Virtual Currency Helps IMVU Turn A Profit

Showing the maturity of a still experimental market, virtual world IMVU says it has achieved profitability, and doubled its revenue to $25 million year-over-year.

Founded in 2004, the avatar-based virtual world says it grew revenue primarily by increasing the sale of virtual currency, which is used to purchase virtual goods like clothing, detailed facial features, and furniture.

"We're a lot like eBay. We introduce buyers and sellers of virtual goods to one another," said Cary Rosenzweig, CEO of the Palo Alto, CA.-based IMVU.

Along with 6 million unique visitors per month, the company claims to have the largest virtual goods markets of any online community, with more than 3 million items created entirely by IMVU members. In the last 30 days alone, over 35,000 developers have sold virtual goods in IMVU's catalog, while user-developers add more than 4,000 new items to the catalog every day.

The virtual goods and currency market will reach an estimated $1.8 billion this year as 12% of Americans report having bought a virtual item at some point over the last 12 months, according to a recent study by analyst firm Frank N. Magid Associates and commissioned by virtual currency provider PlaySpan.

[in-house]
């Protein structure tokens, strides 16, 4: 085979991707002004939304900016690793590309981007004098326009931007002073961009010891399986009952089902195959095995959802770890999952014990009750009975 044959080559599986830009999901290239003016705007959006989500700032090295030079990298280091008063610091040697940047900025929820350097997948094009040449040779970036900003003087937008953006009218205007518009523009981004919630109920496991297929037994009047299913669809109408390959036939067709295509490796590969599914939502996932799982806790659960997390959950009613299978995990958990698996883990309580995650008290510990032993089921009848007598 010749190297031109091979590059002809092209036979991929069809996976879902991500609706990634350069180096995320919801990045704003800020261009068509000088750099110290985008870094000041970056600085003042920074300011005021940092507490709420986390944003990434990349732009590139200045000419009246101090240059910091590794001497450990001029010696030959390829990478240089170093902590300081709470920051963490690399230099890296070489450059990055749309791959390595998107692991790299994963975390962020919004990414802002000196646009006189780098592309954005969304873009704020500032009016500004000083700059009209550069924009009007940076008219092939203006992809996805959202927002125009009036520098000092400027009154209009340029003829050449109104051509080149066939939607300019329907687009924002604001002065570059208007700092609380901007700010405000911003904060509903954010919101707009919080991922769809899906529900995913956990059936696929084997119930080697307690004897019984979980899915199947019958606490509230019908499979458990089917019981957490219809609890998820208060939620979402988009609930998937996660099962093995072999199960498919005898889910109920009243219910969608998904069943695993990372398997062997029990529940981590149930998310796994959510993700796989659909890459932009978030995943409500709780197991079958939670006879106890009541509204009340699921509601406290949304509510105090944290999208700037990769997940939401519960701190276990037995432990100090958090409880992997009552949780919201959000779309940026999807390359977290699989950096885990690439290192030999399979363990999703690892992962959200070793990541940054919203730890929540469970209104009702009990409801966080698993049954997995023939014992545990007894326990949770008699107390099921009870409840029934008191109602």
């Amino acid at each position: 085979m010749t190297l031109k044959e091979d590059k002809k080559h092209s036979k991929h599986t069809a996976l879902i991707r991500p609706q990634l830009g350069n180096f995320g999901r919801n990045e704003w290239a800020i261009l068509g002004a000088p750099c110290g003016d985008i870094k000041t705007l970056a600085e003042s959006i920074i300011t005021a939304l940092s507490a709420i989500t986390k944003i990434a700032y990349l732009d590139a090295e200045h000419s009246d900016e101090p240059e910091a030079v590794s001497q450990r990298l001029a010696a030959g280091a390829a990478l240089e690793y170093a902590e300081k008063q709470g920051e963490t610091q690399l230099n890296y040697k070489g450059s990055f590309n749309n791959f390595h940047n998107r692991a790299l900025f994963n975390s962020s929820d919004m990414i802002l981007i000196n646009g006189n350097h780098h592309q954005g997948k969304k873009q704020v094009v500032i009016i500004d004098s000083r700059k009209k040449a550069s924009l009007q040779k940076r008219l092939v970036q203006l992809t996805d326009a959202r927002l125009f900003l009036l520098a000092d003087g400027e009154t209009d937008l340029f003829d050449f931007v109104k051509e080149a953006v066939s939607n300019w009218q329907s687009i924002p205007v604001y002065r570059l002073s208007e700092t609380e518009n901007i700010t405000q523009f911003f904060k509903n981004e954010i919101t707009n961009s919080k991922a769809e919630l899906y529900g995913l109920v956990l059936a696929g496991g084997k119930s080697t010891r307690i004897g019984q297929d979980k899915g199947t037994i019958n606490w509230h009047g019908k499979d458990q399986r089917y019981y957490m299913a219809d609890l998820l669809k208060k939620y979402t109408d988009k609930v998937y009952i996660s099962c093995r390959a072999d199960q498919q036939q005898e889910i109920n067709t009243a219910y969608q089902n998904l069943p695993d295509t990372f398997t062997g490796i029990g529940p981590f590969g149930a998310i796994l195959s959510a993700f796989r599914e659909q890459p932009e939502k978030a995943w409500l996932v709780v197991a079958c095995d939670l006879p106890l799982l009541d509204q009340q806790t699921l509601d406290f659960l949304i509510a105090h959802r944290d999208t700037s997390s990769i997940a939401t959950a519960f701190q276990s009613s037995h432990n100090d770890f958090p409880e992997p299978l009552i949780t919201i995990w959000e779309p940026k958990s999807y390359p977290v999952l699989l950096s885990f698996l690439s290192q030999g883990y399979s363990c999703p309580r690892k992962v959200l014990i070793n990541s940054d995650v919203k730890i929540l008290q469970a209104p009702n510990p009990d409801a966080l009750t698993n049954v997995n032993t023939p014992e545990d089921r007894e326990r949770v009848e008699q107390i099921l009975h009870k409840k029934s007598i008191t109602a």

Demographically, the market is more balanced than one might assume, as 15% of males ages 12-24 reported purchasing virtual goods, while 15% of women between the ages of 35 and 44 did so, too.

Rosenzweig says that nearly 70% of IMVU's community is female, while nearly 60% is over the age of 18.

Still, according to Mike Vorhaus, president of Magid Advisors, the boys are getting virtual swords for their MMORPGs, while the women are buying virtual flowers on Facebook.

The majority of micro-transactions are less than $1, and with minimum fees averaging 30 cents for credit and gift cards, a 30% revenue loss makes little sense, according to Woods.

Rosenzweig says the company is investing most of its profits to hire more employees and improve customer experience. Also, he expects profits to abound thanks to low operating expenses, which he attributes to extremely efficient back-end technology.

Also, according to Rosenzweig, IMVU is hardly ignoring advertising; it's just that the company was "built with advertising as icing on the cake." Significantly, the company just recently hired its first sales associate.

What took the company some five years to achieve profitability? "People don't understand how long it takes to develop a real, authentic community," Rosenzweig said.

To date, IMVU has raised nearly $30 million from investors including Best Buy Capital, Menlo Ventures, Allegis Capital and Bridgescale Partners.

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